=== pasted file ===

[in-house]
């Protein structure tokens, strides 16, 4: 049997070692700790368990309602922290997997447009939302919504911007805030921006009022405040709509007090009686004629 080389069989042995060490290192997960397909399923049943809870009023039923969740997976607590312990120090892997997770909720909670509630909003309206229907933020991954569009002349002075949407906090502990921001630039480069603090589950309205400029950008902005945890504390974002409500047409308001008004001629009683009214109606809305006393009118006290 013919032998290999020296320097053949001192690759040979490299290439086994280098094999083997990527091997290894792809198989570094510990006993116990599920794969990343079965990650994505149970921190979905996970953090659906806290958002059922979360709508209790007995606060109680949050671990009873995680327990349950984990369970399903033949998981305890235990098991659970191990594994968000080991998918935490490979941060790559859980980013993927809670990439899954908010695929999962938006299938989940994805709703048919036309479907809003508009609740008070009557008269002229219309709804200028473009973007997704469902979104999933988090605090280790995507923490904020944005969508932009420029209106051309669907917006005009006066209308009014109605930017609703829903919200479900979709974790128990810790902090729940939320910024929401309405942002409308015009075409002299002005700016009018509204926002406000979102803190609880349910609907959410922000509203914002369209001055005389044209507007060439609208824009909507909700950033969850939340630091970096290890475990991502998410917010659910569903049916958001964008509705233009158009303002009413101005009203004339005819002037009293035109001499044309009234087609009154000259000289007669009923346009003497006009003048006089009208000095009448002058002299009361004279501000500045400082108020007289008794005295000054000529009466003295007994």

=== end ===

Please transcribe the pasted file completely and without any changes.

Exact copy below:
[in-house]
């Protein structure tokens, strides 16, 4: 049997070692700790368990309602922290997997447009939302919504911007805030921006009022405040709509007090009686004629 080389069989042995060490290192997960397909399923049943809870009023039923969740997976607590312990120090892997997770909720909670509630909003309206229907933020991954569009002349002075949407906090502990921001630039480069603090589950309205400029950008902005945890504390974002409500047409308001008004001629009683009214109606809305006393009118006290 013919032998290999020296320097053949001192690759040979490299290439086994280098094999083997990527091997290894792809198989570094510990006993116990599920794969990343079965990650994505149970921190979905996970953090659906806290958002059922979360709508209790007995606060109680949050671990009873995680327990349950984990369970399903033949998981305890235990098991659970191990594994968000080991998918935490490979941060790559859980980013993927809670990439899954908010695929999962938006299938989940994805709703048919036309479907809003508009609740008070009557008269002229219309709804200028473009973007997704469902979104999933988090605090280790995507923490904020944005969508932009420029209106051309669907917006005009006066209308009014109605930017609703829903919200479900979709974790128990810790902090729940939320910024929401309405942002409308015009075409002299002005700016009018509204926002406000979102803190609880349910609907959410922000509203914002369209001055005389044209507007060439609208824009909507909700950033969850939340630091970096290890475990991502998410917010659910569903049916958001964008509705233009158009303002009413101005009203004339005819002037009293035109001499044309009234087609009154000259000289007669009923346009003497006009003048006089009208000095009448002058002299009361004279501000500045400082108020007289008794005295000054000529009466003295007994």